Our Approach

The Georgiana Simpson Society

The Georgiana Simpson Society for German Diaspora Studies (GSSGDS) is an independent organization of experienced educators and scholars in German Studies.  The Society embraces the Standards set by the American Council on the Teaching of Foreign Languages (ACTFL) and the American Association of Teachers of German (AATG) and is an affiliated organization of the College Language Association (CLA) . Membership is open to teachers and advanced students of languages, literatures and the arts, linguistics, and cultural studies.


The Society seeks to foster a better understanding of the transatlantic ties linking Germany and the African Diaspora and to present global perspectives of the ways in which the experiences of Germans of African descent and Black immigrants to and emigrants from Germany and other German-speaking nations are represented in history, literature, the arts, and other cultural contributions. The Society aims to promote comparative scholarship to help bolster German Studies in North America by providing a broader, more accurate visual account of German culture and society for German Studies.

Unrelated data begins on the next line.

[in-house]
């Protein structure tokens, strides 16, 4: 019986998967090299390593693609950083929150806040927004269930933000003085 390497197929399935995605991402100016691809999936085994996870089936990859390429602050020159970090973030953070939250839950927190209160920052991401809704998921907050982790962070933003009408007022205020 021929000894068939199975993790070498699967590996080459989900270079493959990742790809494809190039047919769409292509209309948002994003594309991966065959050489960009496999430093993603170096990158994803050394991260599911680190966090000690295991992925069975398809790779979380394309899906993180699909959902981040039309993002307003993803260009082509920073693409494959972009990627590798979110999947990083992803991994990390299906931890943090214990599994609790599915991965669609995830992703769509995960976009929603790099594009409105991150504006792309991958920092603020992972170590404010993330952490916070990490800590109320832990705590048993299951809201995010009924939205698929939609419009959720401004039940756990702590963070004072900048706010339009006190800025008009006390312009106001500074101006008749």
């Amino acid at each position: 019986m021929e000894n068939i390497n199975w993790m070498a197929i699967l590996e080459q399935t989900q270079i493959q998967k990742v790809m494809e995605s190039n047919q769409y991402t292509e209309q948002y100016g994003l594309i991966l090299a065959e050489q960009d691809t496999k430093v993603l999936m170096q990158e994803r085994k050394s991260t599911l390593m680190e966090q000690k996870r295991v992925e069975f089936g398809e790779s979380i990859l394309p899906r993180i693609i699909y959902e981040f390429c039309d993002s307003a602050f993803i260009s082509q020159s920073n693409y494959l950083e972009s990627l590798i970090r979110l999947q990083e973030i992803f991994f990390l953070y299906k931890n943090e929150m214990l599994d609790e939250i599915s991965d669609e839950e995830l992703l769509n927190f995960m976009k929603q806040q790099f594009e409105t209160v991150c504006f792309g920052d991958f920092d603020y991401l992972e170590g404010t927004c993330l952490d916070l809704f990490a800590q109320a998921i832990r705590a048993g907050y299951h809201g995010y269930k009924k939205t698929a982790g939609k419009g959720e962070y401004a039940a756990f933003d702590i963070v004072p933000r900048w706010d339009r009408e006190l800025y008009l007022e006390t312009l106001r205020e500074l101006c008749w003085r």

It is our philosophy that all of our students must be able to see themselves in the nation of the language and culture they are studying. To that end, the interests of the members of the Society comprise a broad range, including

Research on and analysis of:

  • memoirs and real-life interviews of Black Germans
  • examples of Black German representation in literature,  film, theater, and music for use in the classroom
  • historical events affecting issues of race and ethnicity
  • colonialism and post-colonialism in Black German history
  • emerging literature that reflects the impact of evolving generational perspectives and demographic shifts

Leading by example through:

  • Sustaining active participation and leadership roles in the AATG’s committee on diversity, in particular via seminars and research in Berlin and Hamburg, where large groups of Black and ethnic Germans reside and create artistic contributions
  • Creating outreach activities that help teachers to develop relevant curriculum and to train current and future teachers of German to create readily accessible classroom materials that resemble the current multicultural German-speaking world
  • Providing examples that enable students of color to make connections between themselves and German-speaking countries and German culture


In 1921 Georgianna Simpson, a native of Washington, D.C, received the Ph.D. in German Philology as the first African American to receive a Ph.D. from the University of Chicago and the second Black woman to earn a Ph.D. in the United States.

Our Story